“Ahhhhhhhh!!” Ashley laid down on the horn as she swerved as far to the right as she possibly could, narrowly avoiding the potato field. Playing ‘chicken’ with an old Ford dually truck down a dirt road in rural Idaho was not something we were counting on. At the last minute, the truck driver finally noticed he was cruising down the middle of a narrow access road and decided that it was okay to share. He lazily meandered away from us, blowing dirt, rocks, and probably cow poop at our Subaru. Blood rushing, hearts pounding, ears ringing, we pulled onto the nearest paved road and breathed a sigh of relief and looked for clean shorts to put on. This total solar eclipse almost became a total disaster!
Full disclosure: I wasn’t too hyped up about the latest solar eclipse we just had; I figured I would be able to look at cool pictures after the fact and get the same effect. Boy, was I wrong! It’s times like this where I am super grateful for adventurous friends who have different interests that I do, invite me to get out of my norm, and chase exciting moments.
Apparently the moon planned on getting between us and the sun, which is how I found myself on the road again to Idaho with Ashley in tow…and there’s never a dull moment. During our last few road trips together, we’ve managed to run over a jackrabbit while driving the Extraterrestrial Highway in Central Nevada and a bird while heading to Yellowstone.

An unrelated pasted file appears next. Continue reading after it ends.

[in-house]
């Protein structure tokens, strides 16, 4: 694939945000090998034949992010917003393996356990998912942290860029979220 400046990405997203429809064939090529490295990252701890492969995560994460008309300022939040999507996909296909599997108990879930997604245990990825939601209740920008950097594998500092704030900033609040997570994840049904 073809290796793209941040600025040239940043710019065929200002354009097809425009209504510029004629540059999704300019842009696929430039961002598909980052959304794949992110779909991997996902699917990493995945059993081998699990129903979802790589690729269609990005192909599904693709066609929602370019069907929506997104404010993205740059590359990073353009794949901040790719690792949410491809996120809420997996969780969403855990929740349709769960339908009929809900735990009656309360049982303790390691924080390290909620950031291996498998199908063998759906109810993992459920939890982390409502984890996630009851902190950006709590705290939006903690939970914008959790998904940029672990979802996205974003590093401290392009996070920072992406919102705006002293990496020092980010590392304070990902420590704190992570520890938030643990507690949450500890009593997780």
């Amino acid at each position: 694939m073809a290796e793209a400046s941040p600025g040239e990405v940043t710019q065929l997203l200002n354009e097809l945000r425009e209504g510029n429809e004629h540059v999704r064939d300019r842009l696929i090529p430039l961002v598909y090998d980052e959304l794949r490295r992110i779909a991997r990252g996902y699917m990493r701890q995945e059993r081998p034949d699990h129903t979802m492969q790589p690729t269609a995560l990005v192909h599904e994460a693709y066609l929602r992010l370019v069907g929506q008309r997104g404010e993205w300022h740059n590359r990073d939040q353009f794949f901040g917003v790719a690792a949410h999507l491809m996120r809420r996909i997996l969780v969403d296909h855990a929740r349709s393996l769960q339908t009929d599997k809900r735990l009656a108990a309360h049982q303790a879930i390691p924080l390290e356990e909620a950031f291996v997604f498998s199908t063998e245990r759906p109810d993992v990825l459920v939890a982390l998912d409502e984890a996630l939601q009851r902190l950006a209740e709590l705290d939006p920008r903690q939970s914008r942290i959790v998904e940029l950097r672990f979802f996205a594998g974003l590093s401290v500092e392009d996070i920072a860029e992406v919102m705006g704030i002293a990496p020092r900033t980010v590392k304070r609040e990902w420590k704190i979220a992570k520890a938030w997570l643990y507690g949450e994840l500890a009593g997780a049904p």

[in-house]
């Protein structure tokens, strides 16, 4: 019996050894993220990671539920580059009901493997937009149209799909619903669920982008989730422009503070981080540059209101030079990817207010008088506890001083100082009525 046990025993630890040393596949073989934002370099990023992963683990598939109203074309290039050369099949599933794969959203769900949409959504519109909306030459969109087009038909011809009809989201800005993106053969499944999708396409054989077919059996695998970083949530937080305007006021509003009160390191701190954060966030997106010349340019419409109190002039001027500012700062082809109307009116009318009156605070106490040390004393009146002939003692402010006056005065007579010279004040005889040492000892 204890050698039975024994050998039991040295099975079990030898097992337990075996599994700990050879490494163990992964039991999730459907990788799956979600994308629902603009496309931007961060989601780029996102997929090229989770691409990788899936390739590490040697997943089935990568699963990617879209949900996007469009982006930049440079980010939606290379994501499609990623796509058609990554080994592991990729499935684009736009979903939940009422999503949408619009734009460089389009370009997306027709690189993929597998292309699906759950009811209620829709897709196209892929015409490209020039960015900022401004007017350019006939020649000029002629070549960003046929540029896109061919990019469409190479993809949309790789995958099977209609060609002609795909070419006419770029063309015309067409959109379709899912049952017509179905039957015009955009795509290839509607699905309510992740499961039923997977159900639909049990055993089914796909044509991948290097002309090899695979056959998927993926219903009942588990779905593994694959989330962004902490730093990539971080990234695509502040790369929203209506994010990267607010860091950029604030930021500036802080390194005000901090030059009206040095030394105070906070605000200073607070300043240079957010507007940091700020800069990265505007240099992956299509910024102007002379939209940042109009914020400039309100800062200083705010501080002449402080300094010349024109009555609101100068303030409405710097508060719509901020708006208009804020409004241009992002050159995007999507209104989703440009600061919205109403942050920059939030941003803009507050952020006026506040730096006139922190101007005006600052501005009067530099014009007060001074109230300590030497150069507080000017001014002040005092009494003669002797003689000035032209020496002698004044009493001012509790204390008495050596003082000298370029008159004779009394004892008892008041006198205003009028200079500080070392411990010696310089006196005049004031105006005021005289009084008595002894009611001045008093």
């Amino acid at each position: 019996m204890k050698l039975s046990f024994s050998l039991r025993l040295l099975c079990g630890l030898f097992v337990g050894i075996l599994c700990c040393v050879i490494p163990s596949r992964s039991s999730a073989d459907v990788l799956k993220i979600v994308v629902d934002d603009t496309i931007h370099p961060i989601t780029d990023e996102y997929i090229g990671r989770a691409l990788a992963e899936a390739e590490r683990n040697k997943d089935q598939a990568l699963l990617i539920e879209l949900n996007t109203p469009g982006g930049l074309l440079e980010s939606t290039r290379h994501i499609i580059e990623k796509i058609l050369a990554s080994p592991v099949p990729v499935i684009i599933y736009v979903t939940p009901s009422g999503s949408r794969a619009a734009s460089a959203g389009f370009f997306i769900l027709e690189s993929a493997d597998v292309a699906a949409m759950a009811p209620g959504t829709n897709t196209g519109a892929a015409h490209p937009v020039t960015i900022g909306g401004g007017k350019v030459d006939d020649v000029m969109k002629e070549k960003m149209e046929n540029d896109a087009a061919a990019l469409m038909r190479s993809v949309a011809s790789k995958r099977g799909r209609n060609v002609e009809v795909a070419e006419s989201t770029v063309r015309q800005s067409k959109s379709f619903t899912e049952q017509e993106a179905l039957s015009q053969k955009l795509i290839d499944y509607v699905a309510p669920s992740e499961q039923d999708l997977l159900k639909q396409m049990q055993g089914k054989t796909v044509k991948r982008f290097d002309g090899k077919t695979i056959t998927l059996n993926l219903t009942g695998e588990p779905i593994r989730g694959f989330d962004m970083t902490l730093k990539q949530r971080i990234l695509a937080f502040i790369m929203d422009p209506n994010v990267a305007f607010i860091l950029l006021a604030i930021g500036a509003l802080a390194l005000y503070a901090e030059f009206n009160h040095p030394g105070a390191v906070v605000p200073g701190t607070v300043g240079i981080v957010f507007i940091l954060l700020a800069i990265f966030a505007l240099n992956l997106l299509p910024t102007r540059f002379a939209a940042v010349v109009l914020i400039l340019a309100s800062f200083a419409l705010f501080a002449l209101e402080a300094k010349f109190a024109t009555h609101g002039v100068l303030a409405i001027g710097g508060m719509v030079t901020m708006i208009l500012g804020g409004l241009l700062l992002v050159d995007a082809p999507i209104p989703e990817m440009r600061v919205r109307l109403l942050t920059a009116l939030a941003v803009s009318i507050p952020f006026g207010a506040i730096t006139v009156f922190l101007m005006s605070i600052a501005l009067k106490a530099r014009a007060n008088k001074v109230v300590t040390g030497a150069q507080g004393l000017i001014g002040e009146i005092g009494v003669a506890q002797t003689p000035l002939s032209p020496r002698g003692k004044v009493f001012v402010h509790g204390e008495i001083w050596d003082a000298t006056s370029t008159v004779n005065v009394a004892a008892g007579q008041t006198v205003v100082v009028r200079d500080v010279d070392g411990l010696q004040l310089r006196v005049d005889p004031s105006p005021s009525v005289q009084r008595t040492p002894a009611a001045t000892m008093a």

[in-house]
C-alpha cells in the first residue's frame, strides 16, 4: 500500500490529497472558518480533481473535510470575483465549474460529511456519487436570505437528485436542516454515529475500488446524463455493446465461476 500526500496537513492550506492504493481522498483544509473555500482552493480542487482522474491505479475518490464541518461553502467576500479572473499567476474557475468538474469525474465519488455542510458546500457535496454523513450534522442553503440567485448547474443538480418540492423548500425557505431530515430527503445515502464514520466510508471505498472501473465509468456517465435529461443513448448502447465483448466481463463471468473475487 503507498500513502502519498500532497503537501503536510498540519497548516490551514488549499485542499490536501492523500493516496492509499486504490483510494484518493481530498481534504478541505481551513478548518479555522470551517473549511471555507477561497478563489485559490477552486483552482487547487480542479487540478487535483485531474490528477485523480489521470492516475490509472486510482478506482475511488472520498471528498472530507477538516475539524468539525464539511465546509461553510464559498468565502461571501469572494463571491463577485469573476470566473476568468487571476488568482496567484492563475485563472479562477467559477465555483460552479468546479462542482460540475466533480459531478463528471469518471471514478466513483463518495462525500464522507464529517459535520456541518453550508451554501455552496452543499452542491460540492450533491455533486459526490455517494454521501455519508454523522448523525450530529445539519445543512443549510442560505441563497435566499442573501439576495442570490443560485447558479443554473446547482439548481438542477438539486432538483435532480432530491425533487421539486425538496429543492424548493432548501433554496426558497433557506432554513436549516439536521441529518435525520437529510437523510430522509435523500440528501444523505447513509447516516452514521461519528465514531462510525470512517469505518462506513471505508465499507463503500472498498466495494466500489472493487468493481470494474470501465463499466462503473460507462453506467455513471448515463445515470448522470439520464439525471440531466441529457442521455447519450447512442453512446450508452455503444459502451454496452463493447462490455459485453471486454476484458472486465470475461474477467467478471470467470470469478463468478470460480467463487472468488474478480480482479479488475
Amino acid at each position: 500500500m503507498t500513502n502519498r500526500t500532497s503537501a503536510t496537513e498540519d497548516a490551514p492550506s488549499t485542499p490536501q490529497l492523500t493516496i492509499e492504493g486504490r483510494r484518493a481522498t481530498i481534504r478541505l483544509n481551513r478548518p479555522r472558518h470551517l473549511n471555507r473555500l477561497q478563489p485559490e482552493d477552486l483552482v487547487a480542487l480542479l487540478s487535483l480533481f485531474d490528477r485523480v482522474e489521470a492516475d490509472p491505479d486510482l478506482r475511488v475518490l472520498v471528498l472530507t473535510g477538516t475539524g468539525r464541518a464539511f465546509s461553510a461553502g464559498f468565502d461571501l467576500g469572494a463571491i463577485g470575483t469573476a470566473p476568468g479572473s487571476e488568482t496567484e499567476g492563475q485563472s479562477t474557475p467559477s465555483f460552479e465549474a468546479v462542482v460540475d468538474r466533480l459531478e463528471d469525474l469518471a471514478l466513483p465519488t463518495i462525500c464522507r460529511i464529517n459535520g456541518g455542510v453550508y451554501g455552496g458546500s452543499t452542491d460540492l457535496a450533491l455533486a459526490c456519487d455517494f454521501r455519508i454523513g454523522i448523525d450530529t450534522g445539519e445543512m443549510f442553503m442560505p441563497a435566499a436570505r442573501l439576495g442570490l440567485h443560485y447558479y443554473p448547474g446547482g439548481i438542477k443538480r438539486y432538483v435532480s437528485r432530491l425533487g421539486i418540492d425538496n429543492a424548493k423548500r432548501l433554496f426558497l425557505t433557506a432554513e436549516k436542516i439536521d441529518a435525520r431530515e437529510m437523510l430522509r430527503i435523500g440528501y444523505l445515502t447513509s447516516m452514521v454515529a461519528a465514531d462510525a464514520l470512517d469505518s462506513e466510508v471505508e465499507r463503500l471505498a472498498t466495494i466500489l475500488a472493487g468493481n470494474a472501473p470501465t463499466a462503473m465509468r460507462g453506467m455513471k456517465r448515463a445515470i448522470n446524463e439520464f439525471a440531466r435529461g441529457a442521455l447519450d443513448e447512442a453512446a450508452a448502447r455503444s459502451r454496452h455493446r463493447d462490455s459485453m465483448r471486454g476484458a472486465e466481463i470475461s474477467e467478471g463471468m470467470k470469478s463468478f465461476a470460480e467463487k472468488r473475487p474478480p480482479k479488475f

Since I was going to be doing the drive between Salt Lake City and Idaho Falls at night, I stressed quite a bit about our track record. You see, the I-15 corridor between Salt Lake City and probably all the way up to Montana is riddled with wildlife crossing signs. Like, legit warnings…and not like crazy-lady-who-thinks-deer-crossing-signs-are-for-the deer-signs. During my numerous times driving from Eastern Idaho to Los Angeles, I can’t tell you how many animals I’ve seen lying on the side of the road, jumping out in front of me, or just chilling by the wayside. This time, I was white-knuckling it.
Fortunately, there were no close calls this trip (well, at least from deer and wildlife…see above story).
By the time we reached our host’s house, it was after 12:30am and we were barely able to navigate to the front door. Our host was gracious enough, but thought it was appropriate to regale us with her troubled dating life and aversion to certain dating apps until 2am. Our violent and obvious yawns, mentions of how late it was or how long it had been since we last slept apparently flew right over her head. I don’t know if it was because I was tired or what, but I flat-out said goodnight and retreated to the spare room. I was done. Thank you for the room, but we just drove from another state and I’ve got some logs to saw.
Have you ever seen an eclipse before? I don’t remember if I have, so let’s just say that this was my first one. I had no idea what to expect when I woke up the morning of the eclipse, so I stumbled out of bed, brushed my teeth with my finger and some borrowed toothpaste (how could I forget to pack my toothbrush?!), and made sure my phone was charged. Ashley and our host took up our positions outside in the backyard and tested out our Star Trek-inspired glasses.
I’m not going to give a play-by-play on the phases of the eclipse. We all know how they work: the moon moves in front of the sun, creating an awesome effect and making rare photo opportunities. Eyes glued to the sun, hands plastering our glasses to our face, lest they fall and we are instantly blinded, we fumbled to get our cameras ready for totality.